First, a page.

Coquitlam, B.C. – Thirsty in Coquitlam? Skip the bottled water and filters and enjoy top quality drinking water right from the tap.

According to an annual report on the City’s drinking water, Coquitlam’s diligent and proactive monitoring and maintenance of its water system is continuing to produce safe, clean and excellent quality drinking water.

As a water supplier, the City is required to report on its water quality each year to the public and local health authority. The 2022 Annual Drinking Water Quality Report can be found at

Going above and beyond the requirements

Coquitlam’s robust Drinking Water Monitoring Program goes well beyond the minimum testing requirements. For example, although the City is required to collect and analyze 96 water samples per month, it averaged 160 samples per month in 2022, for a total of 1,922 over the year.

Water collected from 30 dedicated sampling stations throughout the community is tested for a variety of factors in Metro Vancouver’s laboratory, including bacteria, physical characteristics like temperature and turbidity (cloudiness), and chemical parameters including chlorine, metals and pH levels. Additional tests for odour and taste are also carried out.

Coquitlam’s samples once again met or exceeded all provincial and federal requirements in 2022. Of the 1,922 samples, only two tested positive for non-fecal coliform bacteria – far below the allowable 10 per cent of samples per month – and none for E. coli.

Not surprisingly, the City receives few complaints about its water quality. In 2022, 58 complaints were recorded, mostly due to discolouration, odour or taste issues and usually cleared within two hours by running the faucet.

Maintenance helps maintain water quality

Year-round maintenance helps keep Coquitlam’s water quality high, including:

  • Flushing of one-third of the City’s water mains each year on a rotating basis, covering more than 93 kilometres in 2022;
  • A tri-annual reservoir cleaning program, with Hoy Creek reservoir cleaned in 2022;
  • Maintaining chlorine levels to prevent bacteria regrowth in the system; and
  • Monitoring of sections with reduced water flow, such as dead-end mains, and flushing to improve circulation and residual chlorine levels.

The City loops dead-end mains into the system whenever opportunities arise through capital projects and new development. Areas with low residual chlorine continue to reduce year after year.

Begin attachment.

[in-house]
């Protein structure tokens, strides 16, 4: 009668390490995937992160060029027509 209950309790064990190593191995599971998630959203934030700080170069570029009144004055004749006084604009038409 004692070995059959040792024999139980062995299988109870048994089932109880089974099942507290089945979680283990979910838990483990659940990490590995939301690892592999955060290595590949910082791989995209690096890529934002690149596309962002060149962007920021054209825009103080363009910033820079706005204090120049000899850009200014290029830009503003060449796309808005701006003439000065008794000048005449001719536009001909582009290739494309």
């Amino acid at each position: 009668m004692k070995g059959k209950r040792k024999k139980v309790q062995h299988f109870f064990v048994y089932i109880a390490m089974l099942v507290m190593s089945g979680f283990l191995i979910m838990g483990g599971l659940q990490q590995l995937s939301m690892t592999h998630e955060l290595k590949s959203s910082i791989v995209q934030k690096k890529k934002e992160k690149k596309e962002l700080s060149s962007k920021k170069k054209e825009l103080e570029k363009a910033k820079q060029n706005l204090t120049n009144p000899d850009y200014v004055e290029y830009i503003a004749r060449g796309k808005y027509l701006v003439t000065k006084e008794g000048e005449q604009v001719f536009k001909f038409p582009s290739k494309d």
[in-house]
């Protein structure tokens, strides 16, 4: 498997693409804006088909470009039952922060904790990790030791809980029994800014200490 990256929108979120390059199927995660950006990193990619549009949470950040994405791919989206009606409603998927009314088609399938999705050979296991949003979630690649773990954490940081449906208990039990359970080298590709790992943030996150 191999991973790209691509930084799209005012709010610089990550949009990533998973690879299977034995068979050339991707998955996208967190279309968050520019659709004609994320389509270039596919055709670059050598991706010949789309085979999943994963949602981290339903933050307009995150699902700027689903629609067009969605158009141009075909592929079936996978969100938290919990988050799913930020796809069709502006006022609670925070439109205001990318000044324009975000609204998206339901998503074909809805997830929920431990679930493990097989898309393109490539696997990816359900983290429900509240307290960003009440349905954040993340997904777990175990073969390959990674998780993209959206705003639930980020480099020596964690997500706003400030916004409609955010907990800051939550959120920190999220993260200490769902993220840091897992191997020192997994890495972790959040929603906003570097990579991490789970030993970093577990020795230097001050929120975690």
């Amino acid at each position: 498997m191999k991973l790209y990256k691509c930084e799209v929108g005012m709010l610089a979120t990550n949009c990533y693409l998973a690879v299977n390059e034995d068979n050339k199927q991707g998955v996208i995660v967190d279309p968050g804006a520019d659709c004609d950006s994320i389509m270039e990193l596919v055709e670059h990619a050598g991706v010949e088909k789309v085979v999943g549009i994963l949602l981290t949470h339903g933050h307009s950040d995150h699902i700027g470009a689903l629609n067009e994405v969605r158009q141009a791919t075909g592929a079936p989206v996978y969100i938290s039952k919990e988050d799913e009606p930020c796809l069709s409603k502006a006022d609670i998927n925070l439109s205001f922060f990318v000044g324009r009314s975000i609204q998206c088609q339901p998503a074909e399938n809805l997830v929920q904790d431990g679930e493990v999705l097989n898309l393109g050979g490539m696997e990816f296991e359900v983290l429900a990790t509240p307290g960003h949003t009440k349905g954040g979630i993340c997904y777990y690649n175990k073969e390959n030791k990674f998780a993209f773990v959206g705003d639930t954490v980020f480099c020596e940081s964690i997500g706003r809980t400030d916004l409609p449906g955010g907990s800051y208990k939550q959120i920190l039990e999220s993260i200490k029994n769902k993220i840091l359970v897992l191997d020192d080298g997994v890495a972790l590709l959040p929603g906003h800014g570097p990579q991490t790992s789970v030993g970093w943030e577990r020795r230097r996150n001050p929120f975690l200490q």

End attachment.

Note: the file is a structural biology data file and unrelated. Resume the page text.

Reducing water consumption

Whenever you flush a toilet, take a shower or water your garden, you’re using Coquitlam’s high-quality drinking water to do so.

The City encourages thoughtful, restrained water use through its Enhanced Water Conservation Strategy, which includes public education, the use of groundwater to irrigate parks, enhanced leak detection, toilet replacement rebates, other initiatives and enforcement of regional water restrictions.

Coquitlam is currently in Stage 1 of Metro Vancouver’s water restrictions and any watering not compliant could result in a $150 to $500 fine under the Drinking Water Conservation Plan Bylaw No. 4838, 2018.  For tips on saving water and to learn about the current Metro Vancouver water restrictions, go to

New meter rates reward water savers

New rates for metered water customers are part of the City’s water conservation efforts. While residential properties pay a flat user fee for their water, the City’s roughly 600 industrial, commercial and institutional properties are metered and pay according to their water consumption.

This year, Coquitlam introduced a seasonal rate that gives metered customers a financial incentive to use less water in the drier months. Rates are higher June to September and lower October to May.

The new metering rates are intended to be cost-neutral for the City, with rates aligned with what Metro Vancouver charges Coquitlam for water. More information is available at

Where the drinking water comes from

The water flowing out of taps in Coquitlam mostly comes from Coquitlam Lake and Seymour Lake and is treated by Metro Vancouver to make it safe for drinking.

Seymour Lake’s water is filtered then disinfected using ultra violet (UV) light, while Coquitlam Lake’s water is treated by both ozone and UV light. For both sites, Metro Vancouver also uses chlorine as a secondary disinfectant, and adjusts pH levels to make the water more alkaline and less acidic, to reduce corrosion of pipes.

Learn more about coquitlam’s water system

The City of Coquitlam has developed an interactive guided story to show how safe, clean and reliable drinking water gets from the watershed to homes in our community.

Learn more about our Water System at The webpage also includes a link to a map and app showing drinking water fountains in Coquitlam and around Metro Vancouver.


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